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 Figures show the most recent available data and the year.

Source: World Development Indicators 2006  

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MN-PETS blue coverPublic Financing of Education in Mongolia: Equity and Efficiency



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Mongolia, a country with vast surface area of about 1.5 million km2, has the lowest population density in the world (3 times the size of France, but a population which is 24 times smaller) and a per capita income of about US$430. 

The transition from a centrally planned economy to a market economy since the early 90s has taken a very heavy toll and showed signs of turnaround only in the early 2000s. Despite high economic growth rates over the last couple of years (10.6 percent in 2004, highest in East Asia), poverty and inequality continue to be serious problems in both rural and urban areas. 

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Education in Mongolia

Father and son The Mongolian education sector is recovering from the crisis during the transition period in the early 1990’s after the fall of communism and the subsequent departure of Soviet support. The Government of Mongolia has, in recent years, worked hard to protect public spending on education and to recover from a drop in enrollments that occurred in the mid-1990’s.

Although on average education outcomes are relatively high in Mongolia compared to other low-income countries in the region, there are large disparities between rural and urban education outcomes. There are still many children in rural areas who do not attend primary or secondary school. 

Child According to the 2002 Living Standards Measurement Survey, 3 percent of rural students never enroll in school, grade 4 completion is 95 percent and 9 percent drop out before completing grade 8. In addition, urban schools are becoming overcrowded due to the rapid rural to urban migration that is taking place across the country.

GOM has introduced some important recent reforms, including the decision to expand the primary-secondary cycle to 11-years. In school year 2004-2005, the official entry age to grade 1 changed from 8 to 7. GOM is also planning to add a 12th year to the structure by 2008 and lower the official entry age to primary school to 6. The ultimate goal is to move from the 4-4-2 system, to a 5-4-2 system,and eventually to a 6-4-2 system.

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World Bank Program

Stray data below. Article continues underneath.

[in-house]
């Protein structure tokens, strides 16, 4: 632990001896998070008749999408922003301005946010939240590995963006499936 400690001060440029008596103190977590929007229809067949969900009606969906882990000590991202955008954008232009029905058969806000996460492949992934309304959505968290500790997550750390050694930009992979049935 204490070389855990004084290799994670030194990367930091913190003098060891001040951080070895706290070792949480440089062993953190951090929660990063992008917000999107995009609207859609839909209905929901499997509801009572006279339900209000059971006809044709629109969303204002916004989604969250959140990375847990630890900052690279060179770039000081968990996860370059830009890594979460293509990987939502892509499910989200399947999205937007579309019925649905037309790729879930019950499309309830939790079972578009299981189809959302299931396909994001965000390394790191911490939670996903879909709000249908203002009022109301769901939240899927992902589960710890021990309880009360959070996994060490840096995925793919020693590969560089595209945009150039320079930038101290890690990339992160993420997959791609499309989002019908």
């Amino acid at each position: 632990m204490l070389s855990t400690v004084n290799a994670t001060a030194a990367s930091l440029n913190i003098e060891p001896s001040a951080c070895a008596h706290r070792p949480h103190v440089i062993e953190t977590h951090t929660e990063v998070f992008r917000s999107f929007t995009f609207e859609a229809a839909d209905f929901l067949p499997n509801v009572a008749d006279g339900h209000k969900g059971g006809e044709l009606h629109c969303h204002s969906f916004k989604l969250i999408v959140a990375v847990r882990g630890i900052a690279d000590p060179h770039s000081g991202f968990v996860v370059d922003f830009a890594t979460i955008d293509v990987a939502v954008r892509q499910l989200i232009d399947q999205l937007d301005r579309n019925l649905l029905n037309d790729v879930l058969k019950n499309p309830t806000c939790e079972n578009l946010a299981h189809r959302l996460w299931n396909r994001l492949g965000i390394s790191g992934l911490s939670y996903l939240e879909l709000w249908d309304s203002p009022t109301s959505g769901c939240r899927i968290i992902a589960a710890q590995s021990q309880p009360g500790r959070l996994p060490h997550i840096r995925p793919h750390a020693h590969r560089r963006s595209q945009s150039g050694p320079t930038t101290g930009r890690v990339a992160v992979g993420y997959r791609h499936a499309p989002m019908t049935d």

• boy and girl in front of their horses Rural Education and Development Project (READ).The READ project is intended to enhance the quality of education in rural primary schools by providing classroom libraries to schools and training teachers around the use of books. The project also aims to strengthen student assessment  in Mongolia by providing resources to create a new national assessment for grade 5 students.
  • Fast Track Initiative. Mongolia was accepted into the Fast Track Initiative in September 2006 and has received a total of $29.4 million in grant resources from the FTI's Catalytic Fund to be spent on improving the access and quality of basic education in Mongolia over the next 3 years. One of the main objectives will be to prepare the education system to expand to 12 years in 2008-2009.

Analytical and Advisory Services

  • Public Financing of Education in Mongolia. This report provides an overview of the financing of public schools in Mongolia. It combines a  review of the sector with the  results of extensive qualitative and quantitative data collection efforts at the school, provincial and central levels.
  • Building Skills for New Economy. There are concerns that the current education system is outdated and is not geared towards a market-based economy. This report looks at the skills that are currently demanded by the labor market and where the education can do a better job in providing these skills for the labor market. The report also highlights some key concerns in Mongolia's unemployment rate, with many of those who are unemployed holding higher degrees.
  • close up of mongolian boy in class Improving the Data Collection on Children with Disabilities (in progress). For countries attempting to reach the last 10 to 15 percent of children not enrolled in primary education, addressing the needs of children with disabilities is particularly important, since they are often the last considered. However, due to a lack of data, governments are unsure about how to identify and scale up best practices. 

    This project, part of the Netherlands partnership program, will help build local capacity for collecting real-time data on children with disabilities that can be used to monitor education services and evaluate the impact of interventions intended to improve them. Ongoing disability data collection that is built into countries’ own Education Management Information Systems is needed because survey data – which is usually scarce and of poor quality – is too expensive and generally not suitable for monitoring and evaluation in national programs for a relatively small, hard to identify group.

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June 2007

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